■ FIGURE 3. Batteries, battery clips,
and resistor needed for the project.
voltage internal battery. In
the case of the meter
assembly I had come up
with, the voltage of all the
batteries combined was
about 27 volts: the three
volts of the battery inside
my ohmmeter, plus the 24
volts from the two added
12 volt batteries.
I really needed to have
one of these testers to carry around with me for this kind
of troubleshooting, but nothing was available that I could
afford. I would have to craft my own. At first, I tried the
digital ohmmeter that I normally used for troubleshooting,
and put batteries in series with its leads. When I tested the
resistance of the same type of trouble I had encountered
— water on the surface of the insulator — the numbers on
the display kept changing and were hard to read. It turned
out that water is transient so the resistance of water keeps
changing slightly up and down. I am a troubleshooter and
I wanted to concentrate on troubleshooting, not spend
time trying to read the meter, so using the digital meter
wasn’t going to work for me.
Next, I tried an old fashioned analog meter that I had
lying around. With the extra batteries, the numbers on the
ohm scale weren’t accurate anymore, but I could deal
with that. At least the needle on the meter didn’t move
back and forth very much, and I could get a somewhat
stable reading. Then, I thought about voltage. In general,
fire alarm systems use 24 volts and I needed to test the
wiring at voltages that were higher than that. The 36 volts
from four nine-volt batteries seemed to be a reasonable
voltage, and the four batteries could be strapped to the
■ FIGURE 2. Inexpensive multimeter.
back of the meter, so that’s what I used.
The one real worry was that the meter movement
would be damaged with excessive current when the leads
of the meter — along with the added batteries — were
shorted together. To prevent this meltdown, a limiting
resistor of a yet unknown value would have to be inserted
in series with the added batteries (see Figures 7 and 8).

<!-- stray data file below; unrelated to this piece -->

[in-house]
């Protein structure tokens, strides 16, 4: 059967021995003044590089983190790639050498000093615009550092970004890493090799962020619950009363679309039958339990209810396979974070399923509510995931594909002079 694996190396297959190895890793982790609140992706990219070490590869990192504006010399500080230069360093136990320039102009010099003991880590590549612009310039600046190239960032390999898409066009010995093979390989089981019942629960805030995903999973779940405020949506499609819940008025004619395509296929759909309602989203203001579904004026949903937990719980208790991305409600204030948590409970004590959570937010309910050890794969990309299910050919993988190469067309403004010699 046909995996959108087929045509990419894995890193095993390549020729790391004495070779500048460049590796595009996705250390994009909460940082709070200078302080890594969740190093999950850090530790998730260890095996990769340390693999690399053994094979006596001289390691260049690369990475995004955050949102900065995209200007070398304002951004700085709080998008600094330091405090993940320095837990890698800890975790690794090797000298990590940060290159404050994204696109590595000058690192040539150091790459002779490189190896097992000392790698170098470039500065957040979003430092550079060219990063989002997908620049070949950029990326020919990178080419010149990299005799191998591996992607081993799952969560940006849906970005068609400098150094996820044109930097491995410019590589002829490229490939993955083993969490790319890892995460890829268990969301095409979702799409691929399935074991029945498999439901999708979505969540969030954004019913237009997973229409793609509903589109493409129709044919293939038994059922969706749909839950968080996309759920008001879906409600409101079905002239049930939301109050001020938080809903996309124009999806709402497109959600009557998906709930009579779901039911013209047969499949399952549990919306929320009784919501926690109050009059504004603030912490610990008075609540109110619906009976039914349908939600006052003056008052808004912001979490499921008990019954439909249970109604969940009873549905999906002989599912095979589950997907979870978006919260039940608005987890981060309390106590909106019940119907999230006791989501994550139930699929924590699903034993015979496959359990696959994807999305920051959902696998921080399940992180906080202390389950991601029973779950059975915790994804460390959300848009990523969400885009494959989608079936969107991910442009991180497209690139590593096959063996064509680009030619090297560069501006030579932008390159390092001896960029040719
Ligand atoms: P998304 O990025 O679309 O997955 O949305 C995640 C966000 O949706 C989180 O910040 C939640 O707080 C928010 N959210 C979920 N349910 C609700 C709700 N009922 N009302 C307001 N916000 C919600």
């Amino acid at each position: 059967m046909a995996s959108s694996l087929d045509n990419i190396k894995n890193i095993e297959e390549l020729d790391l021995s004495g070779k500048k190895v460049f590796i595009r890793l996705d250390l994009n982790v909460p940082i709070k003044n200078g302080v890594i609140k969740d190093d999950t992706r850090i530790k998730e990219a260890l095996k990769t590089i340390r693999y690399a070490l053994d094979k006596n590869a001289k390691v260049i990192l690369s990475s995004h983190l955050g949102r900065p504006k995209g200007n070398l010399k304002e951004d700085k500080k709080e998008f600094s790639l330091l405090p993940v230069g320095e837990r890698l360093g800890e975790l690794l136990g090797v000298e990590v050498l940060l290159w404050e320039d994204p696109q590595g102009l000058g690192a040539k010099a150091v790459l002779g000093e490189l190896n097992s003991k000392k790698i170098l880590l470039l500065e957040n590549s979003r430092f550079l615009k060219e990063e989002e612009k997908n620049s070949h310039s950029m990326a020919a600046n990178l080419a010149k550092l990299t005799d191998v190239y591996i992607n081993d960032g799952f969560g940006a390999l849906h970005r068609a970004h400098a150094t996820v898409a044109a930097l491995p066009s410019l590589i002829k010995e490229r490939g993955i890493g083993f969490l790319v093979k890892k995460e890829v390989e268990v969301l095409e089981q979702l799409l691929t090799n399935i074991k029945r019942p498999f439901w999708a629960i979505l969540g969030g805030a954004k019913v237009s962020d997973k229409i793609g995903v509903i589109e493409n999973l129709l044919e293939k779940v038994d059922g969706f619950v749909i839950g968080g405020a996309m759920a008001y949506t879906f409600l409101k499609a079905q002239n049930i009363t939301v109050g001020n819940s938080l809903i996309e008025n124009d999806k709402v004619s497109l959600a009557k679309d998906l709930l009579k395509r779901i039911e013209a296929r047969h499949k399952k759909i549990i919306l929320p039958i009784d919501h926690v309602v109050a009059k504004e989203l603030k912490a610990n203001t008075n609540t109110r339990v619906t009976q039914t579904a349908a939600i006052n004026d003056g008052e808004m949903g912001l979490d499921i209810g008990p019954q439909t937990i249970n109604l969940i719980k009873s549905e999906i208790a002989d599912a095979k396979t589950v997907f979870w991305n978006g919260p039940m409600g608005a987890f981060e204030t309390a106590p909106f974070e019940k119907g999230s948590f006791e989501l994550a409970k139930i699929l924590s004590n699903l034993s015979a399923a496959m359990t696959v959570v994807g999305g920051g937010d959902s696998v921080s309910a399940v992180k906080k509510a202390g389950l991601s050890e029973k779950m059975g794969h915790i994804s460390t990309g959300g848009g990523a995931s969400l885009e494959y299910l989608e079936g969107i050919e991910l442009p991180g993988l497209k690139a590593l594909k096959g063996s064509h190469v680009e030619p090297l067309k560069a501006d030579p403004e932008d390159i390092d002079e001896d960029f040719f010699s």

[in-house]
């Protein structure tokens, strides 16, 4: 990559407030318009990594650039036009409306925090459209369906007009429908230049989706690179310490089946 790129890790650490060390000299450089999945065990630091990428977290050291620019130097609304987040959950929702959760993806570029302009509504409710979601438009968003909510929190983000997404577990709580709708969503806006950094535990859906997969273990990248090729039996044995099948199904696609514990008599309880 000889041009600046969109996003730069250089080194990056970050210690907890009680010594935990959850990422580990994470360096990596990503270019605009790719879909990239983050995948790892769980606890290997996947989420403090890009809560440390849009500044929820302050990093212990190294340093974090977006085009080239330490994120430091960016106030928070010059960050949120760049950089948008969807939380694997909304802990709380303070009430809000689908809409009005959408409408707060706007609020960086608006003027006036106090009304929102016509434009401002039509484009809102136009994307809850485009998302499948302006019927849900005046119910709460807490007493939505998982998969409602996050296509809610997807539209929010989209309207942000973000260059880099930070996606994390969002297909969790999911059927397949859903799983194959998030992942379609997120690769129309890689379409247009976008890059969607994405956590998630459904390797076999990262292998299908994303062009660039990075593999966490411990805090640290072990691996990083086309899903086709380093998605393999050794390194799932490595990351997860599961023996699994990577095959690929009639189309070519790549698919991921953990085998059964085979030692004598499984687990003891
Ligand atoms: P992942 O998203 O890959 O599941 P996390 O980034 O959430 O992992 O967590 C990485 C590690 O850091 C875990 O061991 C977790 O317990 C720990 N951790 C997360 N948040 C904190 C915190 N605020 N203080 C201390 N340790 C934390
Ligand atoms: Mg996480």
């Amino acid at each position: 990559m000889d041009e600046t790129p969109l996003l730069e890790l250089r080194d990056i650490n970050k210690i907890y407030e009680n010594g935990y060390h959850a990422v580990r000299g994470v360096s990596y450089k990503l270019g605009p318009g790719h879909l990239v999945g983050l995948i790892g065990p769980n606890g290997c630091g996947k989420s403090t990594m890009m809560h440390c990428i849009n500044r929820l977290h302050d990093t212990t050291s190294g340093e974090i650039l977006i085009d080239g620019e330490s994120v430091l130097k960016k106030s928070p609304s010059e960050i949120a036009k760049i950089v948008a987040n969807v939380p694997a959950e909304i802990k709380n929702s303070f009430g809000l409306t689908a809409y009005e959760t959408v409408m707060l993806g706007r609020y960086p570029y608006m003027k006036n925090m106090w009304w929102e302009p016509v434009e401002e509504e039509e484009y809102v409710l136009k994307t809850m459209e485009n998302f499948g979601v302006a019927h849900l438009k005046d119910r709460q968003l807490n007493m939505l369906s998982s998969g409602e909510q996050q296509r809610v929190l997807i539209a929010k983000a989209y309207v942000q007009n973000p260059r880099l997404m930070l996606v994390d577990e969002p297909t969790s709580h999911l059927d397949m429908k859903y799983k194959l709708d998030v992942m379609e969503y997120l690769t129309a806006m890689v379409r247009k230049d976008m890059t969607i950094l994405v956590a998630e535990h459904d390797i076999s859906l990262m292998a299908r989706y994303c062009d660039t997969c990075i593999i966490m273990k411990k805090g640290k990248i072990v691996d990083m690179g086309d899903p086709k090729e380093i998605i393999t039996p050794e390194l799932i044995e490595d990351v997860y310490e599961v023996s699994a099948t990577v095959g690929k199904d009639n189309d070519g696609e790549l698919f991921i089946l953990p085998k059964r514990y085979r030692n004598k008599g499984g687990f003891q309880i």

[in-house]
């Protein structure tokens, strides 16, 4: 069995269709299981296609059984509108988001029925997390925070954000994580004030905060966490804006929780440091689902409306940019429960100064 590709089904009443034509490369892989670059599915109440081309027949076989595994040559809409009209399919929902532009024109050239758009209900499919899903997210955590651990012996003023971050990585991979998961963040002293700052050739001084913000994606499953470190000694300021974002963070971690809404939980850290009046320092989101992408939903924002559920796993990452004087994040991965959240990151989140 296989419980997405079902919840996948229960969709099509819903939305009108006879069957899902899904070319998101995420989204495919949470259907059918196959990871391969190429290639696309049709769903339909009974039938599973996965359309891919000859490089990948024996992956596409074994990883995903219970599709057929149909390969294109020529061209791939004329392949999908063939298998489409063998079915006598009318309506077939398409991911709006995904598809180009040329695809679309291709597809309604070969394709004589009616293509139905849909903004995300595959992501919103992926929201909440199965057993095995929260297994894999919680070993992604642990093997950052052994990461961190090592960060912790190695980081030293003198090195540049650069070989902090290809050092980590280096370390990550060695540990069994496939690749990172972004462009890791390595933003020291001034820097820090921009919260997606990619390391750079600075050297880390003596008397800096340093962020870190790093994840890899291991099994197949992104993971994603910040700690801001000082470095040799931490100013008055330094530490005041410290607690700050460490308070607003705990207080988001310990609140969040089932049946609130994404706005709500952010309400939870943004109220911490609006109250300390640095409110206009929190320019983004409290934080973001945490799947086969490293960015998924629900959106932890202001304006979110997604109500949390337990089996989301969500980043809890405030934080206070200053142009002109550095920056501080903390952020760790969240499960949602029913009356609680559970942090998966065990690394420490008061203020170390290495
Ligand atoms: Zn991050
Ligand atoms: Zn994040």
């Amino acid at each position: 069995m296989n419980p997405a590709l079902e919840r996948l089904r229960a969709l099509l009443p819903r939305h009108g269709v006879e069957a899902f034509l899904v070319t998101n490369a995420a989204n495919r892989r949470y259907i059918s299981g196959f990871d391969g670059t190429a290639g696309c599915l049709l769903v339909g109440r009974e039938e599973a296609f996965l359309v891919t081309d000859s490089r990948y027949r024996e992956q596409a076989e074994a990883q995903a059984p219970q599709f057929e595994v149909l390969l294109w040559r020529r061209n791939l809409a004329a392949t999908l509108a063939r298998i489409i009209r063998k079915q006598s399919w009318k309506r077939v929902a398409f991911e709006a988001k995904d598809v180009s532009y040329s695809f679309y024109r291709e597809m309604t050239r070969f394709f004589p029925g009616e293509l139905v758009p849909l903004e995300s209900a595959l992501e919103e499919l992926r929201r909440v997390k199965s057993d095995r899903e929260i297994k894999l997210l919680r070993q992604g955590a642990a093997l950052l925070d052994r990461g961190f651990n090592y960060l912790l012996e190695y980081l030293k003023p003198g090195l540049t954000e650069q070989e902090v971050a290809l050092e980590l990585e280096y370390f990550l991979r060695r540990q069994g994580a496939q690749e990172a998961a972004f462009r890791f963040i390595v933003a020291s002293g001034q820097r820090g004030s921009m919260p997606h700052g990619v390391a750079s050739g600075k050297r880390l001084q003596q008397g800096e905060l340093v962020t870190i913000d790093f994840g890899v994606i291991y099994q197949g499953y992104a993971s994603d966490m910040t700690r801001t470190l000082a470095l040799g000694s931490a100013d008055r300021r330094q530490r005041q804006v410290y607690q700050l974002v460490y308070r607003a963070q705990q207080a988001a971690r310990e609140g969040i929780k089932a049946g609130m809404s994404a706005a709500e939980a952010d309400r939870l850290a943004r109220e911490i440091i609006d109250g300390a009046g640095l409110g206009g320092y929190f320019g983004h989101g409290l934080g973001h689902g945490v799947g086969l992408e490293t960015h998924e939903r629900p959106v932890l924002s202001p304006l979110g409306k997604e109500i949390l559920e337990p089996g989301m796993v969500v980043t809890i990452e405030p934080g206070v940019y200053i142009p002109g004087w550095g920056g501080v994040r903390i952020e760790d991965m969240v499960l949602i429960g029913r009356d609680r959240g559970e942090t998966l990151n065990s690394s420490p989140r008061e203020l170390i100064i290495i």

Just to make it easier to calibrate the meter, the value of
this resistor would have to be chosen so the meter would
read zero ohms when the leads were shorted together —
like a normal ohmmeter.
Start out with the battery clips. Solder the battery clip
wires red to black so the batteries are in series. Just don’t
cut the leads short. The extra wire will allow for flexing
when the batteries wear out and need to be replaced.
Individually tape or heat shrink the connections.
For neatness and organization, tape all four batteries
together. Connect the clips to the batteries and use tape
to make a pigtail of the loose battery clip leads (see
Figure 7 again).
Wire insulation doesn’t have to be smoking
before it’s considered bad; it can be slowly
breaking down. According to Megger — one of
the many manufacturers of insulation testers —
causes of insulation breakdown can be electrical
stress, mechanical stress, chemical attacks,
thermal stress, and environmental contaminations
(water condensing on the insulated side of a
switch, for instance).
All of these irritants cause voltage-based
non-linear resistance — at least at voltages below
the smoking stage. The low voltages common to
digital ohmmeters show high resistance because
the low voltage isn’t enough to drive the current
through the insulation. The higher voltage in an
insulation tester, on the other hand, is enough to
drive the current through the partially broken-down insulation, and the measured resistance is
lower. (Refer to Figure 1.)
September 2010 43